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Zanu PF Conference Promotes Local Control of Large Companies in Zimbabwe

Zimbabwean President Robert Mugabe addresses his supporters at the party's conference in Mutare, east of Harare, 17 Dec 2010

President Robert Mugabe's Zanu PF party is holding its annual conference and establishing its campaign for elections which many analysts believe will be held next year. Morgan Tsvangirai, prime minister in the troubled inclusive government and leader of the Movement for Democratic Change, says the only election in 2011 should be a rerun of the disputed presidential poll of 2008.

Zanu PF's campaign for the next year, with or without elections, is local control of large companies doing business in Zimbabwe. It says the majority black population should have majority shares in all companies valued at more than $500000.

The party says it will take majority control of all western owned companies if western restrictions, or sanctions, are not lifted from Mr. Mugabe, his colleagues in Zanu PF and a dozen, mostly state owned companies.

The party conference held in the eastern city, Mutare, comes when there are tensions within Zanu PF.

Simba Makoni, who was a lifelong member of Zanu PF and was in Mr. Mugabe's cabinet until a few years ago, says many in Zanu PF do not know how to tell Mr. Mugabe they no longer want him to lead their party or the government.

"I would say from my observations of the goings on in ZANU PF at the moment, the majority of opinion there does not favor Mugabe continuing to lead the party and the country," Makoni said.

Makoni said Zanu PF would emerge from its conference as disunited as it went into it.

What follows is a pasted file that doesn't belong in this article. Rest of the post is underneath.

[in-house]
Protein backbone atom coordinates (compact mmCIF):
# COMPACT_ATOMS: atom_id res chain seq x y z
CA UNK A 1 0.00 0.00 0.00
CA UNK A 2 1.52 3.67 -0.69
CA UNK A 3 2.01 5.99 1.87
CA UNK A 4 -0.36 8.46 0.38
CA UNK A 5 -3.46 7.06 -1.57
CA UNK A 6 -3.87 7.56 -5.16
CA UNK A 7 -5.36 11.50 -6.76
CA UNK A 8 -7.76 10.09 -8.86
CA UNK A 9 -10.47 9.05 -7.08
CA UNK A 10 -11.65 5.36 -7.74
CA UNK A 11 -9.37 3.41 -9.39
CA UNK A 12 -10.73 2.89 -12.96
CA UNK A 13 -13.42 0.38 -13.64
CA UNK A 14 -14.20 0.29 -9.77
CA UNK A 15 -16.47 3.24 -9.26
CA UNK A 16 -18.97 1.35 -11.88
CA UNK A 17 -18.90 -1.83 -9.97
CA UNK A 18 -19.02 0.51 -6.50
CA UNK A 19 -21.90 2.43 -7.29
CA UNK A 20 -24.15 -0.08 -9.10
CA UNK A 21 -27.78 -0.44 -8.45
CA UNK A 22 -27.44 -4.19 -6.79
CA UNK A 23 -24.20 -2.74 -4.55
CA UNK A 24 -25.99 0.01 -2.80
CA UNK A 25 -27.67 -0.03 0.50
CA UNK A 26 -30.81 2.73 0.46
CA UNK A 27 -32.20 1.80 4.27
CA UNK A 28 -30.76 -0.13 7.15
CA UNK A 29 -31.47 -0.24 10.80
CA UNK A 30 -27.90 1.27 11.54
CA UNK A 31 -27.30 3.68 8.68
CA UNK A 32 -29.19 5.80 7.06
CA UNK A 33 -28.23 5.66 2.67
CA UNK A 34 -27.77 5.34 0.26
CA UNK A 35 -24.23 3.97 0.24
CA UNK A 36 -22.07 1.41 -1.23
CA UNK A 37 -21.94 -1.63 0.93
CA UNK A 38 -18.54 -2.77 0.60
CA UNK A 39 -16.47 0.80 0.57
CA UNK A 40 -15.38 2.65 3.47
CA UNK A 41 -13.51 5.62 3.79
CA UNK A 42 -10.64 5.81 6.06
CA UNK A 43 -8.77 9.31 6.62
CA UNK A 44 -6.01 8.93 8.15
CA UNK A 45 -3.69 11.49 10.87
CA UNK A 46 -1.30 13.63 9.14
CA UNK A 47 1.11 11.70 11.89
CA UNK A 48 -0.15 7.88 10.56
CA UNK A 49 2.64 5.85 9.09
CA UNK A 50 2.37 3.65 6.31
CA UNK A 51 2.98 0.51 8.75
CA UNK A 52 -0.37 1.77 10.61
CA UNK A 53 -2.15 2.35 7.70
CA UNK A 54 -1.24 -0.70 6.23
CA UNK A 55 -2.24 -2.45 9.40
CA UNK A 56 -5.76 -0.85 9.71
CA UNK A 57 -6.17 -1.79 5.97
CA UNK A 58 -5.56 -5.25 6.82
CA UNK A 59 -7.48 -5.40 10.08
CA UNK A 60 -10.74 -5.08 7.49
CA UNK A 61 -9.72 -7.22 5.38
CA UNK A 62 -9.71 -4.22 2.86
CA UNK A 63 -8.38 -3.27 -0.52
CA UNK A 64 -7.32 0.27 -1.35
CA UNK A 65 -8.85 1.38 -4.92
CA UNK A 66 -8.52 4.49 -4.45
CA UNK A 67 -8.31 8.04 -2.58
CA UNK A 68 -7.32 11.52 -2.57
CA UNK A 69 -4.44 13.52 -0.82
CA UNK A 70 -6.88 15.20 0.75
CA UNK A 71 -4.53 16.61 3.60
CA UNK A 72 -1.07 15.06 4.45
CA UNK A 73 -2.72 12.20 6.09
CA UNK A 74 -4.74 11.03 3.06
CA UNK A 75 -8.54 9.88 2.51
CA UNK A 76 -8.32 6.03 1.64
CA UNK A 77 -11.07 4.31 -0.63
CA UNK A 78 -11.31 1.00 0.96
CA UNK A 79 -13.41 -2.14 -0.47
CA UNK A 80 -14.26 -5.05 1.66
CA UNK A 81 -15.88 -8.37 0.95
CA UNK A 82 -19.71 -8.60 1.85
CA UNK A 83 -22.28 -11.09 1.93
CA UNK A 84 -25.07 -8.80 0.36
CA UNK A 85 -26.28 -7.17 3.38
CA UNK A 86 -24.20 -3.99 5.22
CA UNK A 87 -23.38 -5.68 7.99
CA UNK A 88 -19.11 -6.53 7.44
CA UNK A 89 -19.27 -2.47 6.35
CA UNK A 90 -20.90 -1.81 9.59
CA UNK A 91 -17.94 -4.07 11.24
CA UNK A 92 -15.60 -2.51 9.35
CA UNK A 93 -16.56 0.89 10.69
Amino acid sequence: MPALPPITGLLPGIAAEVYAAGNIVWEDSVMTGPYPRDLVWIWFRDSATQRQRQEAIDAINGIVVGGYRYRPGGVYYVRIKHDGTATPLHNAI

The Movement for Democratic Change (MDC) held a national council meeting this week as Zanu PF's conference got underway, where it made resolutions about future elections.

MDC president Morgan Tsvangirai beat Mr. Mugabe in the first round of presidential elections in March, 2008 but pulled out of the second round citing violence against his supporters. For the first time parliamentary polls were held simultaneously with presidential elections in what became known as 'harmonized' elections. The MDC narrowly won a majority in the legislature.

Mr. Tsvangirai said his council had resolved that it was not necessary for parliamentary elections to be held next year.

"For the avoidance of doubt, Council resolves that the next election should be solely for the disputed presidential election of 2008 with the harmonized election held in 2013 as prescribed in the constitution," said Tsvangirai.

Mr. Tsvangirai also said it was not up to Mr. Mugabe to decide, unilaterally when any elections are held.

He said the political agreement which underwrites the inclusive government spells out that Mr. Mugabe must consult with him, as prime minister, before calling any fresh elections.